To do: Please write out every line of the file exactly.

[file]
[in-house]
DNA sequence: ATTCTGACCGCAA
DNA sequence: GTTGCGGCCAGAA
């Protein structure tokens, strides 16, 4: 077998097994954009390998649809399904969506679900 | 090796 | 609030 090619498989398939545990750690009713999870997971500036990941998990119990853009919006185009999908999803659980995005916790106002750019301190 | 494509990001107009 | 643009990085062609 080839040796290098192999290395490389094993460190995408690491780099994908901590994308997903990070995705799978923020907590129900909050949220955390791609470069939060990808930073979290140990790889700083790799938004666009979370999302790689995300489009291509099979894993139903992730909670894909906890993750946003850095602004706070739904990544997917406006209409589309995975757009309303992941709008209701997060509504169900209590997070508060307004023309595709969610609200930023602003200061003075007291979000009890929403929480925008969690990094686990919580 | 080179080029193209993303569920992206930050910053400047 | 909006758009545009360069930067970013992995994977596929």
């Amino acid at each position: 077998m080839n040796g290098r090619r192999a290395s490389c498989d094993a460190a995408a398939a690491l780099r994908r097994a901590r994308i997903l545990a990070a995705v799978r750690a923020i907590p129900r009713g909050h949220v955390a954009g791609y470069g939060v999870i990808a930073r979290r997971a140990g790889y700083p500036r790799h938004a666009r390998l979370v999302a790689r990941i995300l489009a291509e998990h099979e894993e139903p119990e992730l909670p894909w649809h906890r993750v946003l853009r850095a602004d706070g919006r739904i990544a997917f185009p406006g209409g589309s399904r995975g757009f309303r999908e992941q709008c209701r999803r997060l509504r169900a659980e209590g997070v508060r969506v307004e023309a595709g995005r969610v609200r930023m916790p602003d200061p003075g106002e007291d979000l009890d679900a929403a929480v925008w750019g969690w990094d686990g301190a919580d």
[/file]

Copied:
[in-house]
DNA sequence: ATTCTGACCGCAA
DNA sequence: GTTGCGGCCAGAA
């Protein structure tokens, strides 16, 4: 077998097994954009390998649809399904969506679900 | 090796 | 609030 090619498989398939545990750690009713999870997971500036990941998990119990853009919006185009999908999803659980995005916790106002750019301190 | 494509990001107009 | 643009990085062609 080839040796290098192999290395490389094993460190995408690491780099994908901590994308997903990070995705799978923020907590129900909050949220955390791609470069939060990808930073979290140990790889700083790799938004666009979370999302790689995300489009291509099979894993139903992730909670894909906890993750946003850095602004706070739904990544997917406006209409589309995975757009309303992941709008209701997060509504169900209590997070508060307004023309595709969610609200930023602003200061003075007291979000009890929403929480925008969690990094686990919580 | 080179080029193209993303569920992206930050910053400047 | 909006758009545009360069930067970013992995994977596929």
């Amino acid at each position: 077998m080839n040796g290098r090619r192999a290395s490389c498989d094993a460190a995408a398939a690491l780099r994908r097994a901590r994308i997903l545990a990070a995705v799978r750690a923020i907590p129900r009713g909050h949220v955390a954009g791609y470069g939060v999870i990808a930073r979290r997971a140990g790889y700083p500036r790799h938004a666009r390998l979370v999302a790689r990941i995300l489009a291509e998990h099979e894993e139903p119990e992730l909670p894909w649809h906890r993750v946003l853009r850095a602004d706070g919006r739904i990544a997917f185009p406006g209409g589309s399904r995975g757009f309303r999908e992941q709008c209701r999803r997060l509504r169900a659980e209590g997070v508060r969506v307004e023309a595709g995005r969610v609200r930023m916790p602003d200061p003075g106002e007291d979000l009890d679900a929403a929480v925008w750019g969690w990094d686990g301190a919580d």